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Army Veteran Scouts New Career in Technology

Full-time Jenkins MBA student, Luke Hale, spent his summer intering at IBM, as one of eight Extreme Blue interns focused on stategy and software automation.

Luke Hale holding a celebratory frame that says I am officially employed by IBM.

Luke Hale spent most of his 21-year Army career in intelligence — a background that came in useful when IBM assigned him to research competitors to its automation business.

“I was able to use some of my previous experience as an intelligence officer to help understand key competitors in the software automation market and highlight areas where IBM could better compete,” he says. Hale spent the summer of 2022 as an intern at IBM — one of just eight Extreme Blue interns focused on strategy out of a total summer intern cohort of more than 1,700.

Luke Hale sitting amongst fellow IBM RTP Extreme Blue Interns while smiling at the camera.
IBM Extreme Blue Interns-Summer 2022

But reconnoitering the software automation marketplace wasn’t the only intelligence gathering Hale did at IBM. He was also trying to understand what career opportunities might exist at a company like IBM for someone like him, and what it might take to rise to the executive ranks in the technology industry.

“I met some phenomenal mentors who helped me see my potential in a company like IBM,” he says. That’s exactly the kind of insight he was looking for when he decided to return to school for a second master’s degree after retiring from the Army in 2021.

Luke Hale standing with his significant other while dressed in military uniform.

He knew other veterans who’ve gone into business, he says, and he wondered if his leadership skills would apply well in the private sector. He also wanted to make sure he had some foundational business skills and knew what it would take to be successful in the business world.

“I didn’t want to do that going in blind,” he says. “I recognized that I wasn’t as skilled as I wanted to be in the art of business.”

Leadership plus business

The NC State Jenkins MBA was a perfect fit. He wanted to be in Raleigh to be close to family and he liked the program’s rise in the rankings over the last few years. He also liked the fact that the cohorts were small, meaning he would have a chance to develop more personal relationships with faculty, staff and other students. And NC State’s support for military veterans has been great, he says.

“Also, NC State is known for its grit,” he adds. “I like the matter-of-fact and straight-forward attitude the school has.”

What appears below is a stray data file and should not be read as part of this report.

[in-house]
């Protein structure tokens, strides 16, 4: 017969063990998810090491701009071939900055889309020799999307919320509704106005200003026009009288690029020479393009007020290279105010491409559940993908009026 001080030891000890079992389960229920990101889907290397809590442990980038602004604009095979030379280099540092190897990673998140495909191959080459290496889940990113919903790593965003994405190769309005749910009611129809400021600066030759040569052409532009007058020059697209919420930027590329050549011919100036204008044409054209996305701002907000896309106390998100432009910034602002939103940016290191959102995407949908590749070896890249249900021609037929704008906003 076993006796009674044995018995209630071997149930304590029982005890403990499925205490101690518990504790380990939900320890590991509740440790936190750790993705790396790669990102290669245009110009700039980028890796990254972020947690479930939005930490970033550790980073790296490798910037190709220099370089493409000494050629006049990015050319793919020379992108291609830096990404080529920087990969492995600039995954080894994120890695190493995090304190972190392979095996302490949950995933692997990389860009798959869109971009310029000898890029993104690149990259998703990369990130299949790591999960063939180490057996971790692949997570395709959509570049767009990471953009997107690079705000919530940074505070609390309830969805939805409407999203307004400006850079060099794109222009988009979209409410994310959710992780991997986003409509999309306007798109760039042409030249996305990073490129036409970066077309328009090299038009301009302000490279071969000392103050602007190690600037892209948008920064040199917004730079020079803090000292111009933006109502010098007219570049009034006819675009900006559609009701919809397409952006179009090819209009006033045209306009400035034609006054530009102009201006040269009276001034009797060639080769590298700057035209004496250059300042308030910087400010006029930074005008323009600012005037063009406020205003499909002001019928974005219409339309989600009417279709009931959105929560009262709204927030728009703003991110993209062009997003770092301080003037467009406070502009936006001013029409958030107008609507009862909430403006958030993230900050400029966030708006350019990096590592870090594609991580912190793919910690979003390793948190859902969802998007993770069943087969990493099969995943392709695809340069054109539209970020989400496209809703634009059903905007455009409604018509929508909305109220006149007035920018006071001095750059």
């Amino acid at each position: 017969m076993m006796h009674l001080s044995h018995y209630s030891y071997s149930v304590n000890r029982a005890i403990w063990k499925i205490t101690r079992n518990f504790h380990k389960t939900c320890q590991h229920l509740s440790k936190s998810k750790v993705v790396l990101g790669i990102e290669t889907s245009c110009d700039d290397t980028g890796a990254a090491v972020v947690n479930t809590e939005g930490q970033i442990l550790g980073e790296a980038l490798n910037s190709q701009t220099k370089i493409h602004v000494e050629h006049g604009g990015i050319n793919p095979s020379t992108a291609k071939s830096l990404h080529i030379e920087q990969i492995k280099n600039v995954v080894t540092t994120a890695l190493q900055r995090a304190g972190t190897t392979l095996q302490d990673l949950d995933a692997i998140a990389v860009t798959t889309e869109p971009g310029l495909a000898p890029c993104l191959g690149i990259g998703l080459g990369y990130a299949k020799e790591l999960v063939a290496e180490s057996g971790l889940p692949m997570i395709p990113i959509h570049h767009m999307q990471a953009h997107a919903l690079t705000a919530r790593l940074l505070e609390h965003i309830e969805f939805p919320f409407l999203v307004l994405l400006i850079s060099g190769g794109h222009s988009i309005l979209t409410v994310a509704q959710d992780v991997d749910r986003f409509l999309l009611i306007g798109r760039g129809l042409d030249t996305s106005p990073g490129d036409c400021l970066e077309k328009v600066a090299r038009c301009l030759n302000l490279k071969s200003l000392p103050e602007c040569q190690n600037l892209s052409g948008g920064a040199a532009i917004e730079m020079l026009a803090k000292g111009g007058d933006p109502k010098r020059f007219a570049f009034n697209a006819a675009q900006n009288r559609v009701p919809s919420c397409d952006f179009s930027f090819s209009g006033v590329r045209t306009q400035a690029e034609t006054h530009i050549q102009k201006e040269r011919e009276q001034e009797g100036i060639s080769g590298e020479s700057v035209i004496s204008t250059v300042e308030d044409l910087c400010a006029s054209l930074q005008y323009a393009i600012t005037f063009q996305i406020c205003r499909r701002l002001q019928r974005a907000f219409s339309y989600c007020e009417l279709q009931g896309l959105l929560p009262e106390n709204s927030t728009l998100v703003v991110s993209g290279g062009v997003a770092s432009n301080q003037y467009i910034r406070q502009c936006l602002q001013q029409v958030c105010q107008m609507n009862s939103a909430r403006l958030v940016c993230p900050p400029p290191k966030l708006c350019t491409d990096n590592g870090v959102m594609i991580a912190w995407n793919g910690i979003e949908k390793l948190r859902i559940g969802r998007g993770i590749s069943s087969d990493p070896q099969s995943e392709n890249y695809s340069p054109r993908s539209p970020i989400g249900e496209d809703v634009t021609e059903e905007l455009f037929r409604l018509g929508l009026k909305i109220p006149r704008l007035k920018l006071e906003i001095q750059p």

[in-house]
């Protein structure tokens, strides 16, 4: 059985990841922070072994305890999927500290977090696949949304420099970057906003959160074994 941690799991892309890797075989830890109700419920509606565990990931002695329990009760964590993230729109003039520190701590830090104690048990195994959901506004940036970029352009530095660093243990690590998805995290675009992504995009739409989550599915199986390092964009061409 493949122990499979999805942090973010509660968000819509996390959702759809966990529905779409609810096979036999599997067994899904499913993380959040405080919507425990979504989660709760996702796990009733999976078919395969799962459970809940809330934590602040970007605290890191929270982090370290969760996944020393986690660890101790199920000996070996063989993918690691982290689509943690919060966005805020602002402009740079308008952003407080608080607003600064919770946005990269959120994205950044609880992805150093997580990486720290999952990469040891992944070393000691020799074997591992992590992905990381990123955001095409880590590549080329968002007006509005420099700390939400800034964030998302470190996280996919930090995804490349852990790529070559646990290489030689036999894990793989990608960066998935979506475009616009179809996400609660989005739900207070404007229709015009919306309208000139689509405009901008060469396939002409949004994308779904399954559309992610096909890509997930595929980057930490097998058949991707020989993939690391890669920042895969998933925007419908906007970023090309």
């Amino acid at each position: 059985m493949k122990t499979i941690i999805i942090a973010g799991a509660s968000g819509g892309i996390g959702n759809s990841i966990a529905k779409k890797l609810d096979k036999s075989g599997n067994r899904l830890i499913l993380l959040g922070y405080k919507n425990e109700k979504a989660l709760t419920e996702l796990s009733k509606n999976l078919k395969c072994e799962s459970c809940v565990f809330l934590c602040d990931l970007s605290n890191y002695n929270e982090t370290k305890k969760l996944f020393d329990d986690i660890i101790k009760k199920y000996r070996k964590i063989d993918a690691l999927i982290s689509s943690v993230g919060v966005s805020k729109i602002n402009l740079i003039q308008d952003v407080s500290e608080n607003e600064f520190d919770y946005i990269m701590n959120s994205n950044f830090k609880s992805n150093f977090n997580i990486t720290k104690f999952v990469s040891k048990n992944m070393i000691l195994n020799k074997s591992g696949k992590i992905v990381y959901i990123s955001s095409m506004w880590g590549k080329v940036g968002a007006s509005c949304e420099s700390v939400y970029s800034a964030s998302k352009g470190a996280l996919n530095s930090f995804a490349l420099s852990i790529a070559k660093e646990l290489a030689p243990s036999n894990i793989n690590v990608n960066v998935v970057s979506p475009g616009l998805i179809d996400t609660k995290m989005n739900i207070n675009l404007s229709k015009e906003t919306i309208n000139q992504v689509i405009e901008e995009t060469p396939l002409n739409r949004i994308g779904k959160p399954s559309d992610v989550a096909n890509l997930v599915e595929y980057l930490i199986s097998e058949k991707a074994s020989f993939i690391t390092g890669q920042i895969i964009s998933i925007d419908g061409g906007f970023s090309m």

The program’s career management team has been especially important, he says, in helping him understand the value of his military-honed leadership skills. 

“I am finding that the core values that companies are looking for, and that successful people have, are interpersonal skills, time management, having a little bit of personal courage to address a topic with a superior — to say, ‘I see something. I have an idea about something,” he says. “That’s more character and I think that’s experience built.”

Through the Jenkins MBA program, as well as experiences like his IBM internship, Hale is adding business skills for a career in technology. 

For example, his Creating Value in Organizations (MBA 580) class, taught by Associate Professor of Strategic Management Elena Kulchina, taught him about corporate strategy, some of which he could apply during his Big Blue internship. In his analytics classes, taught by Donnie Hale, he learned about the opportunities and pitfalls that artificial intelligence and machine learning are bringing to the business world.

Hale also plans to also earn certificates in Operations and Supply Chain Management as well as Technology Entrepreneurship and Commercialization by the time he graduates.

Beyond academics

Besides the classroom experience, Hale is also making the most of leadership and extracurricular opportunities at the Poole College of Management. He’ll be president of the MBA Student Association and he, along with a team of other students, are leading efforts to re-engage students with career- and school-enhancing activities after two years of COVID-19 limitations. 

Hale with the winner’s trophy after the Jenkins MBA team won the annual Duke MBA Games where teams from across the state and around the country compete against each other in a series of competitions – like relay races, tug of war, capture the flag and a dance-off. All proceeds benefit North Carolina Special Olympics athletes. 


That, and other efforts, are run much like any business initiative: A project or program is approved; the association provides some budget; and a team led by a project manager executes it. One effort was to find ways to enhance relationships between current MBA students and new students.

“We called it Wolf to Wolf,” he says. “It was a program where our current students are actively reaching out to new students coming in, to be a friendly face.”

After graduation he hopes to find a role as a product manager or product director at a company like IBM. But he knows that’s just another beginning. His sights are set on a bigger goal: “I want to be an executive of a business or to have my own business.”

His Jenkins MBA will provide him a lot of the intelligence he needs to get there.

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